About a year ago, Erika Szychowski, the founder of a protein snack company called Good Zebra, had a startling realization about what it means to be a female founder. Szychowski had reached out to a network of other founders and unearthed a disturbing finding: Most of the women she spoke with said they would never have been able to secure funding if they hadn't had support from a man.
“They’d say, ‘I would never have raised funding if I hadn’t taken my husband into the room or made my brother my co-founder,’” Szychowski told Refinery29. These findings planted a seed in Szychowski’s mind, and she started researching and trying to understand what better funding for women entrepreneurs and founders looked like.“I thought, I don’t have any of that [support from men]! And I didn’t think it was necessary.”
After reflecting on how best to change the business landscape for women, Szychowski put a plan in action and co-founded the F Project along with Phyllis Dealy. The newly-launched social impact project is an initiative to help female founders become more visible to consumers. The project plans to recruit 100 female founders — which already include Rebecca Minkoff, Third Love’s Heidi Zak, and more — from a diverse mix of brands at different stages. The founders will then take a pledge to seek out, buy, and gift female-founded products, and mentor and support fellow female founders to help get more women-led businesses off the ground.
"How do we shine light on female founders and support one another, in a way that women founders don’t always have to be talking about themselves?"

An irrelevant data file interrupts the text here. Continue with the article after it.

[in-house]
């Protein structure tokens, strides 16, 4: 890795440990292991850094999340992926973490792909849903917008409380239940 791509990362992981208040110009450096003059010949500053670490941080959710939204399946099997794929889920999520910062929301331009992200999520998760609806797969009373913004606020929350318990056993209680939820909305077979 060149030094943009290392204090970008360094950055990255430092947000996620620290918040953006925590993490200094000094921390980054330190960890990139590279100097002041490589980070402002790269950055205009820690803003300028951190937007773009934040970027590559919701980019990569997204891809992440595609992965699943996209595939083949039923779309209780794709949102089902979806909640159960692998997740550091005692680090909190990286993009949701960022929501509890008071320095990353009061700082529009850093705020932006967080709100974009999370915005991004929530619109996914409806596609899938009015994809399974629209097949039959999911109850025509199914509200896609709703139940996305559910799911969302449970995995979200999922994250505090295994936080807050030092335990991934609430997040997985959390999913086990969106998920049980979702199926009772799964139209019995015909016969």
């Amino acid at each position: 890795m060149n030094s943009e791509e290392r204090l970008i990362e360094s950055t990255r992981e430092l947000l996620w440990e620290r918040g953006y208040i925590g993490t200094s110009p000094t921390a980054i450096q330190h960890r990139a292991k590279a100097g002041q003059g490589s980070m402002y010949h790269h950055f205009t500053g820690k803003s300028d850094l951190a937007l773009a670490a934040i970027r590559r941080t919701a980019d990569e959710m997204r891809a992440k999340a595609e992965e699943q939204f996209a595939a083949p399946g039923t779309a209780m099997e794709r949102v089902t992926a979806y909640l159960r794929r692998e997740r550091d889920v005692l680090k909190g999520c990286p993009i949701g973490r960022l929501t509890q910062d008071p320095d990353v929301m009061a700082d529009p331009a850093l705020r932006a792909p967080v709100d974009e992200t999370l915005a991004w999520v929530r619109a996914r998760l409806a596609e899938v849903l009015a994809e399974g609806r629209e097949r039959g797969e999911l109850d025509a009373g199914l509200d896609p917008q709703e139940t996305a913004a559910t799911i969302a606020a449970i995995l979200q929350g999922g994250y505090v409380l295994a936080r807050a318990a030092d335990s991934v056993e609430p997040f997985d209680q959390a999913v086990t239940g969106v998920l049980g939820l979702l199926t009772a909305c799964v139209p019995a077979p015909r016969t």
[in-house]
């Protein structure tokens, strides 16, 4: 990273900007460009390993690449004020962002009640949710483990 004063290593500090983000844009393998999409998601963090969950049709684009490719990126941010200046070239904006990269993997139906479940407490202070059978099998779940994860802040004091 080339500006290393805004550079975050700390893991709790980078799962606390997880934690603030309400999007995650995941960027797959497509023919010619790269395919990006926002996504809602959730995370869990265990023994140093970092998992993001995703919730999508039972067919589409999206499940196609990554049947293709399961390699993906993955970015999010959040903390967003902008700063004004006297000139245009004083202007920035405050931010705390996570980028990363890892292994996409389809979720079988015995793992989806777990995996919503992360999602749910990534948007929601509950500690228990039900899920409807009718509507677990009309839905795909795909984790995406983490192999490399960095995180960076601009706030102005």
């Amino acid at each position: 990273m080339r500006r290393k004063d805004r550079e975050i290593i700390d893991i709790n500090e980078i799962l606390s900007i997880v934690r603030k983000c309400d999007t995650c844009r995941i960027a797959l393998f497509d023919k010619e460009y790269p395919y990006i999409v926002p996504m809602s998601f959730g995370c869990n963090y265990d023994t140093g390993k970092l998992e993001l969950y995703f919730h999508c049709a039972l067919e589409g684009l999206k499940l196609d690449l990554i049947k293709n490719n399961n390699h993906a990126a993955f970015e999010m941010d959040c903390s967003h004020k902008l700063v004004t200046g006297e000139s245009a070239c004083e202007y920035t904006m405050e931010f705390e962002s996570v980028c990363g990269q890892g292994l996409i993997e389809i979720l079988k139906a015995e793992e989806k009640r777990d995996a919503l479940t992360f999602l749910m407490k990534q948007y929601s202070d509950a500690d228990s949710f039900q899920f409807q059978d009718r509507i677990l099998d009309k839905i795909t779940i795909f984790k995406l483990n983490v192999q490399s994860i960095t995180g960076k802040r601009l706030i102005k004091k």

During her initial research, Szychowski found that many female founders struggled to talk about themselves and their accomplishments in the same way male founders do. “Men are way better about selling themselves and speaking in the ‘I’ whereas women speak in the ‘we,’” Szychowski said, noting that this became a crucial piece of how the F Project was structured. “It became a big a-ha moment: How do we shine light on female founders and support one another, in a way that women founders don’t always have to be talking about themselves?”
From Szychowski’s vantage point, when a woman lends her voice to the F Project, she is creating an opportunity for all women to rise. “The idea is: Can we each say amazing things about someone else?” Szychowski said, explaining that she sees the F Project becoming an collaborative marketplace — one that relies on empathetic storytelling about other women's brand stories. “If we each start to speak to our fans, friends, followers about other female founders, the hypothesis is [that] we can activate them to purchase from these brands.”
Honest storytelling is a crucial piece of The F Project, according to Szychowski. “There’s a lot of people trying to fix [inequality in business] but no one’s talking to consumers,” Szychowski said. “We don’t want to pitch to them; we want to story-tell and emotionally connect them to these founders through collaboration.”
In a world that routinely disadvantages women in almost every field, women are often taught to view one another as competitors instead of potential allies. Szychowski realizes the existence of this scarcity mindsets among women in business, and hopes the F Project can help to address it. “Every woman is different because we’re at different stages of our journey,” Szychowski concluded. “[But] I believe that if we can garner support and feel non-competitive with one another we can change the game.”